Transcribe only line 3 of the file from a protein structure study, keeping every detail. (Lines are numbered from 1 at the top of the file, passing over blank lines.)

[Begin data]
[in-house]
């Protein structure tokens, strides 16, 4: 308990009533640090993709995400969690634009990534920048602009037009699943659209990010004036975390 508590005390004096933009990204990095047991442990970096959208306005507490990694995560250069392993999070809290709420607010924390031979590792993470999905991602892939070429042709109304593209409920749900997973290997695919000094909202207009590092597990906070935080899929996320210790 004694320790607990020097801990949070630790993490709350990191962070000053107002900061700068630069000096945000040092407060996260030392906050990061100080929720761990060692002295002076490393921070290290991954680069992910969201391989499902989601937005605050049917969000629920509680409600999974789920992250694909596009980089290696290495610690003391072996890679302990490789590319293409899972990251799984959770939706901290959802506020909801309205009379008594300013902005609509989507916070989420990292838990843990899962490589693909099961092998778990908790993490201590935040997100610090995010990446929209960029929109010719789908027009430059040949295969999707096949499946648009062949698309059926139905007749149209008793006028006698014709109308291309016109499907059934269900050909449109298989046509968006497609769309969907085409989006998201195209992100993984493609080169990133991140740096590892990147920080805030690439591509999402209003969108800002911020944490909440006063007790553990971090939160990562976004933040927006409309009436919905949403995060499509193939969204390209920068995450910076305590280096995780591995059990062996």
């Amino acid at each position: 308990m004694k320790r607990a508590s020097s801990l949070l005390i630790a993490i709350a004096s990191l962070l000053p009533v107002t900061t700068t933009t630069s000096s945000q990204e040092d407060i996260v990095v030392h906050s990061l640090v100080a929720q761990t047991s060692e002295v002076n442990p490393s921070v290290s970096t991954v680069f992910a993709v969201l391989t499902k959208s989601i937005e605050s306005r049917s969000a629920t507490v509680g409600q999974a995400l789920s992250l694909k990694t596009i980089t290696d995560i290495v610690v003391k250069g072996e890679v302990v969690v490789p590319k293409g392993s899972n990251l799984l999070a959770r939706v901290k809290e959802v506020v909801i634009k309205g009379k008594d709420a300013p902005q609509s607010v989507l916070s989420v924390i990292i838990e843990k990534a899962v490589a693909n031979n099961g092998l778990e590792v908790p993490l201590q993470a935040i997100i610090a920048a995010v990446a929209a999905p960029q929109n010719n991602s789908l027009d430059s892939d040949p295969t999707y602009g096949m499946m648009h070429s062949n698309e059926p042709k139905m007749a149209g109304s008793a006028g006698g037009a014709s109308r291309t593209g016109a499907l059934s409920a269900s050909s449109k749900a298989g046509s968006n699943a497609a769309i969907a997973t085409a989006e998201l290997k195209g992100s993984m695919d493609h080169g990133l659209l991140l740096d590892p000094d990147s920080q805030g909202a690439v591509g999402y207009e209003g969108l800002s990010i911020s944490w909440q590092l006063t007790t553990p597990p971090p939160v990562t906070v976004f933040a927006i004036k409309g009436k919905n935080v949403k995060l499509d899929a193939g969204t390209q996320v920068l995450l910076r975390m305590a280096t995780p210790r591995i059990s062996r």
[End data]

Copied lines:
């Amino acid at each position: 308990m004694k320790r607990a508590s020097s801990l949070l005390i630790a993490i709350a004096s990191l962070l000053p009533v107002t900061t700068t933009t630069s000096s945000q990204e040092d407060i996260v990095v030392h906050s990061l640090v100080a929720q761990t047991s060692e002295v002076n442990p490393s921070v290290s970096t991954v680069f992910a993709v969201l391989t499902k959208s989601i937005e605050s306005r049917s969000a629920t507490v509680g409600q999974a995400l789920s992250l694909k990694t596009i980089t290696d995560i290495v610690v003391k250069g072996e890679v302990v969690v490789p590319k293409g392993s899972n990251l799984l999070a959770r939706v901290k809290e959802v506020v909801i634009k309205g009379k008594d709420a300013p902005q609509s607010v989507l916070s989420v924390i990292i838990e843990k990534a899962v490589a693909n031979n099961g092998l778990e590792v908790p993490l201590q993470a935040i997100i610090a920048a995010v990446a929209a999905p960029q929109n010719n991602s789908l027009d430059s892939d040949p295969t999707y602009g096949m499946m648009h070429s062949n698309e059926p042709k139905m007749a149209g109304s008793a006028g006698g037009a014709s109308r291309t593209g016109a499907l059934s409920a269900s050909s449109k749900a298989g046509s968006n699943a497609a769309i969907a997973t085409a989006e998201l290997k195209g992100s993984m695919d493609h080169g990133l659209l991140l740096d590892p000094d990147s920080q805030g909202a690439v591509g999402y207009e209003g969108l800002s990010i911020s944490w909440q590092l006063t007790t553990p597990p971090p939160v990562t906070v976004f933040a927006i004036k409309g009436k919905n935080v949403k995060l499509d899929a193939g969204t390209q996320v920068l995450l910076r975390m305590a280096t995780p210790r591995i059990s062996r």